Usage and mention[edit]

  • Mentions versus usage - i.e., whether a word that is merely mentioned in a text can be used for attestation as opposed to actual usage in a sentence.
  • In the abstain section of the May 2011 vote on extinct language attestation, Dan Polansky is concerned that allowing mentions is too wide of a scope.

This proposal allows both usagesuses and mentions.

Elasticity of the CFI[edit]

As SemperBlotto pointed out last September, the highest principle of Wiktionary is "all words in all languages." In that same conversation, Mglovesfun points out that the Criteria for inclusion (CFI) starts out with that principle, but then the rest of the document is spent discussing restrictions. The CFI creates a balance between including every single written word and excluding one-time misspellings and coinages not likely to be of use to anyone.

Liliana (i.e., Liliana-60) states that "some rules are best left unwritten", which appears to be in reference to the elasticity of the CFI. See examples 1 and 2 in particular for words already in Wiktionary that cannot meet the CFI.

This proposal makes the rules explicit while allowing some elasticity through the requirement of language communities maintaining a list of which sources are unacceptable as the sole attestation acceptable as single sources for words. makes it possible to better meet the goal of "all words in all languages" while striving to maintain the integrity of content by requiring that all terms in limited documentation languages have citations.

Further reading[edit]

BenjaminBarrett12 (talk) 21:28, 11 April 2012 (UTC)

Other languages without a strong written tradition[edit]

I'm seriously impressed with this proposal. The single question I have is about "Other languages without a strong written tradition". How do we define this? If you can find an acceptable way to define this, you have my support. It could simply be via discussion or votes as opposed to some sort of external citation. It's not necessarily as difficult to define as you might think. Mglovesfun (talk) 11:27, 12 April 2012 (UTC)

I'm glad it looks better :) You mention both defining "a strong written tradition" and using a process. In the discussion for the predecessor for this vote, Metaknowledge says that Tok Pisin should qualify. Although I actually agree this is probably a good candidate, I noted there that there are newspapers and a written grammar for the language. The way it is written, the community is responsible for demonstrating how it qualifies as not having "adequate durably archived sources." The process is that the community comes up with justification that is used if someone makes a challenge, similar to how the RFV process works for words. For Tok Pisin, the newspaper coverage might be so scant as compared to the language overall that it might qualify. Or maybe that community might decide that a minimum of two sources is their solution. Each language situation is unique, so I don't want to impose a number like "no more than three newspapers" or something like that, but I agree that making this part of the stronger would be desirable and welcome alternative wording. BenjaminBarrett12 (talk) 18:33, 12 April 2012 (UTC)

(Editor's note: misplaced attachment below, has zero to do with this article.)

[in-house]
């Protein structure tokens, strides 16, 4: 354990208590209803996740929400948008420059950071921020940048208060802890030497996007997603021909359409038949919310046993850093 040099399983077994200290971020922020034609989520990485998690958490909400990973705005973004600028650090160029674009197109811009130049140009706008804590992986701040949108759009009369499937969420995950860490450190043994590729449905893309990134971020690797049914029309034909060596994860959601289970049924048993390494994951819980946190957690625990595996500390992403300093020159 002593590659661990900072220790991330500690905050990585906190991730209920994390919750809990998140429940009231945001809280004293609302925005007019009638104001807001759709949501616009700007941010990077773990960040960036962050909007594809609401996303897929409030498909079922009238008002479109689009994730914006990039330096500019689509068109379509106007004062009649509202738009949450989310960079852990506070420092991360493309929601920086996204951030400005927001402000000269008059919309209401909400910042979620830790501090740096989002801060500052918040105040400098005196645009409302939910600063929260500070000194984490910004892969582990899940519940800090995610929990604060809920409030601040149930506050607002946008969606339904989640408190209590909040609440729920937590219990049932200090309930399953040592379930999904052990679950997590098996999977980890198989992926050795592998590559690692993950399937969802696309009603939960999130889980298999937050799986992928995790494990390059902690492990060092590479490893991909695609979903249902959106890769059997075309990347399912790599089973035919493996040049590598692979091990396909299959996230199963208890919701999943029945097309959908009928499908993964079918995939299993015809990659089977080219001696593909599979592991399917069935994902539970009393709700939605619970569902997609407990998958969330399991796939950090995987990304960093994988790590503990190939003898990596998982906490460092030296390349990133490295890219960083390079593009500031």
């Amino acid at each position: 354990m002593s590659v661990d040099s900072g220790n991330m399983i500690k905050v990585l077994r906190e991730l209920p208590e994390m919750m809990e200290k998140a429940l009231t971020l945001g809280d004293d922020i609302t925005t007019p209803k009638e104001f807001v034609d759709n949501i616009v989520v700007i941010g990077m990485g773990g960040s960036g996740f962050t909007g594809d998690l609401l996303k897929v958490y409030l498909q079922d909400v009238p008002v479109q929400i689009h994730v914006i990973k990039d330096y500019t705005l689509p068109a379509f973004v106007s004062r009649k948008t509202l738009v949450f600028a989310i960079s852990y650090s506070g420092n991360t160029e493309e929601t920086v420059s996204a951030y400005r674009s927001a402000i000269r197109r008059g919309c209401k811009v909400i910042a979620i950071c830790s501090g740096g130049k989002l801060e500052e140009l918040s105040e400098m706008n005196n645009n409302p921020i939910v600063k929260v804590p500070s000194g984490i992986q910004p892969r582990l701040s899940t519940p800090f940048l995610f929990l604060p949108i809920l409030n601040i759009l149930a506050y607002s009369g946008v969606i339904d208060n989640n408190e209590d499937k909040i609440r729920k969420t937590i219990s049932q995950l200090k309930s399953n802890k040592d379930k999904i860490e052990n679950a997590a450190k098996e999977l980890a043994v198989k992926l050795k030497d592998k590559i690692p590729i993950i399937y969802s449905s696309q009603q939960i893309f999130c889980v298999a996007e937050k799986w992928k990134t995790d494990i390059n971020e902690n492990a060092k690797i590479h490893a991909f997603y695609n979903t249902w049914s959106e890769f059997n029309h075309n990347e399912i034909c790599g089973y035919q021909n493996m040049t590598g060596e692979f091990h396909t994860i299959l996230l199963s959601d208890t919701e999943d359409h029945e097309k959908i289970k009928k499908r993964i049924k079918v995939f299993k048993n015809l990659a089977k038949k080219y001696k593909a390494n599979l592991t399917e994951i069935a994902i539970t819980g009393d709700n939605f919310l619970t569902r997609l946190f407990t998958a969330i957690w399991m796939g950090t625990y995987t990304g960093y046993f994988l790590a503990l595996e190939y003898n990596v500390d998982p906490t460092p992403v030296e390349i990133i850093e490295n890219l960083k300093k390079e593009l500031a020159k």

I agree with Mglovesfun, "Other languages without a strong written tradition" is a weak point of this otherwise well-crafted vote; I worry that people may vote against this because of the vagueness of that phrase. Of course, it would be very difficult to compile a list of such languages, especially to try to account for all ‘sparsely-written’ languages at one go. It may be necessary to do what I did with the second vote on romanisations of certain languages (after the vaguer first vote failed) and vote in a small number of the languages which we expect to see contributors of in the nearest future, and vote in new languages later as needed (like we are currently discussing in the BP voting to allow romanisations of Egyptian). - -sche (discuss) 19:30, 12 April 2012 (UTC)